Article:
If you thought the Open Data Platform (ODP) was just a bunch of hype, think again.
This morning at the Hadoop Summit in Brussels, three big data crunching giants — Hortonworks, IBM and Pivotal Software — are making big news.
The three will announce that their Hadoop platforms are all standardized on identical versions of Apache Hadoop 2.6, as well as Apache Ambari, and available on the market. The aforementioned configuration is known as ODP.
“We’re all shipping the same version,” Anjul Bhambhri, vice president, Big Data and Streams at IBM, said during a pre-release interview.
Bhambhri went on to explain that this is an important milestone for enterprises and the greater Hadoop ecosystem, noting, “By standardizing on ODP, customers won’t have to worry about whose Hadoop they will use because now there is only one Hadoop.”
Not only that, but vendors around the ecosystem will only have to validate their products against one core, she added.
That core consists of Apache Hadoop 2.6, inclusive of HDFS, YARN and MapReduce as well as Apache Ambari software for managing Hadoop environments at scale.
There are at least 16 vendors/companies who support ODP including GE, Hortonworks, Infosys, International TELCO, Pivotal, SAS, Altiscale, Capgemini, Century Link, EMC, PLDT, Splunk, Teradata, VMware and WANdisco.
Who’s missing from the list? Two primary Hadoop distro providers: Cloudera and MapR.
“ODP by all appearances seems to be a marketing tactic, a distraction,” Matt Brandwein, Director Product Marketing at Cloudera, told us in an interview shortly after Pivotal Software announced ODP in February.
We couldn’t contact Cloudera for comment on this news because it is under embargo. But needless to say, just 56 days after the initial ODP announcement was made, it looks quite real.
The Door is Open
“We’re still hoping that Cloudera will join us,” said Shaun Connolly, vice president of corporate strategy at Hortonworks, noting that it benefits customers and the greater Hadoop ecosystem if vendors put their individual agendas aside.
Leo Spiegel, senior vice president of corporate development and strategy at Pivotal, concurred.
“To move forward, Pivotal believes that the big data market requires a standard, predictable, and mature Hadoop-based core platform for modern management solutions,” he said. He added that the quick momentum around ODP is already benefiting customers by taking the guesswork out of fragmented and duplicative processes of what works and what doesn’t.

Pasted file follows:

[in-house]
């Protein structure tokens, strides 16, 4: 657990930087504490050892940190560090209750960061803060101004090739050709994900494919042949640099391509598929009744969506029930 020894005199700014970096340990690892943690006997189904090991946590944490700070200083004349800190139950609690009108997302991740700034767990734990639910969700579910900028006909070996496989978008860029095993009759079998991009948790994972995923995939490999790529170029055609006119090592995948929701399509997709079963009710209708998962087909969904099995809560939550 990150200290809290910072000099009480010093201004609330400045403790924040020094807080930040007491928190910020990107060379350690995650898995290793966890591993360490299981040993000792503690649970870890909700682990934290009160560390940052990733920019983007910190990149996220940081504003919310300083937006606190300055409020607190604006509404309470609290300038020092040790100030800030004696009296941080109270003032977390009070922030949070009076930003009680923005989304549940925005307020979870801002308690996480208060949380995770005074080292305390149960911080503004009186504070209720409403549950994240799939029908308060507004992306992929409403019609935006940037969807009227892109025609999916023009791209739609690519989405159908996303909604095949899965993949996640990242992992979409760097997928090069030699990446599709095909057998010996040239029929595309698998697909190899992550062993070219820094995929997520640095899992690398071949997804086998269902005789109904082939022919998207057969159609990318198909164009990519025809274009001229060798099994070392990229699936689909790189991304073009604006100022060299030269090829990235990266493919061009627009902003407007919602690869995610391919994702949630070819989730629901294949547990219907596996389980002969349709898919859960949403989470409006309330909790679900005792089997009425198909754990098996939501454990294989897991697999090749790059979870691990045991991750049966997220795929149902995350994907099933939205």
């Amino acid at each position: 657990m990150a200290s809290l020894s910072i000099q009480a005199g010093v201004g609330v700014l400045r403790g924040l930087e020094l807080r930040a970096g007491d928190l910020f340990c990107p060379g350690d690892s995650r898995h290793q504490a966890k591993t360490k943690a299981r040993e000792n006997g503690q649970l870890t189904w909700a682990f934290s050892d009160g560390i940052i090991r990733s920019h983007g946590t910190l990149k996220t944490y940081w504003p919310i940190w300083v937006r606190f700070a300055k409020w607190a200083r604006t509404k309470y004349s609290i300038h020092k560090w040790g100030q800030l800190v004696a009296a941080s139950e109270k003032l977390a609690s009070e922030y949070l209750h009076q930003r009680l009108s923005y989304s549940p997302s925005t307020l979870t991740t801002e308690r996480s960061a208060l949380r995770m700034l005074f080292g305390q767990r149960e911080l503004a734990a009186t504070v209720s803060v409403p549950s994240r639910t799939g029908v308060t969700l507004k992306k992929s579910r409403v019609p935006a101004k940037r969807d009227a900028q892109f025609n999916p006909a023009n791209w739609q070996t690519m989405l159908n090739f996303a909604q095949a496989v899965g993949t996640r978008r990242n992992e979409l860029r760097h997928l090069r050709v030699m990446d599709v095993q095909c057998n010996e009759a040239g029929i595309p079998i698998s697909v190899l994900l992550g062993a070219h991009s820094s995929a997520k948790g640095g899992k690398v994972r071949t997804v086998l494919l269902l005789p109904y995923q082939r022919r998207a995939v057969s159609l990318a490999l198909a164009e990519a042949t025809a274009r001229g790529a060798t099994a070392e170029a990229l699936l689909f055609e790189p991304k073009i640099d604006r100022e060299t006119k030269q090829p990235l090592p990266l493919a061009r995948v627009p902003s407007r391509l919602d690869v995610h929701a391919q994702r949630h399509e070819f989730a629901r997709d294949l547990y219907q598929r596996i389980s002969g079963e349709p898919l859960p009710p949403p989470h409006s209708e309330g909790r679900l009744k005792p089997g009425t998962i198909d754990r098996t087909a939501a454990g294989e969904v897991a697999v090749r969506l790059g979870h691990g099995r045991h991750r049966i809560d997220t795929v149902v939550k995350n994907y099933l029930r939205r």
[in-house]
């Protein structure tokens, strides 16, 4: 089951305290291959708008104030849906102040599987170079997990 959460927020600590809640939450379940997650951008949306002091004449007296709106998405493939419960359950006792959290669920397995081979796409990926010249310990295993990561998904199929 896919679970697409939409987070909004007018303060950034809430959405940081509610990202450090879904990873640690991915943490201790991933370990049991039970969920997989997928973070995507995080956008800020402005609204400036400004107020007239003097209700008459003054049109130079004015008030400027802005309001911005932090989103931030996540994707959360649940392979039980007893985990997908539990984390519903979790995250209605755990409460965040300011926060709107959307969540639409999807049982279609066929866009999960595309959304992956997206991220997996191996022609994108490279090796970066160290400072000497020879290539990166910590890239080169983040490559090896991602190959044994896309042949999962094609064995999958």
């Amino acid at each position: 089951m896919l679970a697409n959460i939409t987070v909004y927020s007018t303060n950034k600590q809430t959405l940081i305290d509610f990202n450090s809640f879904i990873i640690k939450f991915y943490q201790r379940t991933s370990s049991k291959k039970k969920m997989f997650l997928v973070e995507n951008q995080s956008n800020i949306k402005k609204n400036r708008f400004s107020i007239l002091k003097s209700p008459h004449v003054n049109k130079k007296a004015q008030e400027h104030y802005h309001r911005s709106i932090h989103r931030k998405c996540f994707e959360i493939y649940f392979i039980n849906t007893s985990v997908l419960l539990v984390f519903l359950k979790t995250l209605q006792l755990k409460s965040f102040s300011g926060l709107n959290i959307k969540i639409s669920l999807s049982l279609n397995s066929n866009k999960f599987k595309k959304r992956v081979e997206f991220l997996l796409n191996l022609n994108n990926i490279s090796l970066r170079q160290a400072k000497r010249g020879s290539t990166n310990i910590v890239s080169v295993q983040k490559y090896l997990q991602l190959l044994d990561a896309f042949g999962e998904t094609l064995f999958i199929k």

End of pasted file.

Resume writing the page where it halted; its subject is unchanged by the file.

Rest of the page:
“The only question companies now need to ask is 'Are you ODP compliant,’” he explained.
If the answer is yes, then they can pick and choose between validated solutions.
Bhambhri went a step further, noting that this eases the way in which enterprises can make choices. “ODP gives customers a rich technology palette to work with,” she said, explaining that they could get core Hadoop from Vendor A, a solution for data wrangling from Vendor B, and a machine learning or SQL product from vendor C, and that they would all work together.
“There’s still competition,” she explained, noting that providers could build on top of, or around the core. “And there’s increased customer choice."
“Companies can now mix and match without frustration,” she continued — something they couldn’t do when everyone was working with different versions of Hadoop.
A Matter of Choice
What do customers think about ODP?
“They’re excited,” said Bhambhri. “It removes their weariness around lock-in," which could happen with non-ODP compliant Hadoop distros.
To Hadoop vendors who fear that working with a common core will eliminate their ability to differentiate themselves and win business, Connolly has one word of advice. Relax.
He doubts things will go that way. “If we ease Hadoop adoption, the market will grow and the pie that we all share will be bigger,” he said.
As to Hadoop distro providers and other members of the greater ecosystem that don’t build on ODP, “they’ll cause fragmentation and hold their customers hostage,” said Bhambhri.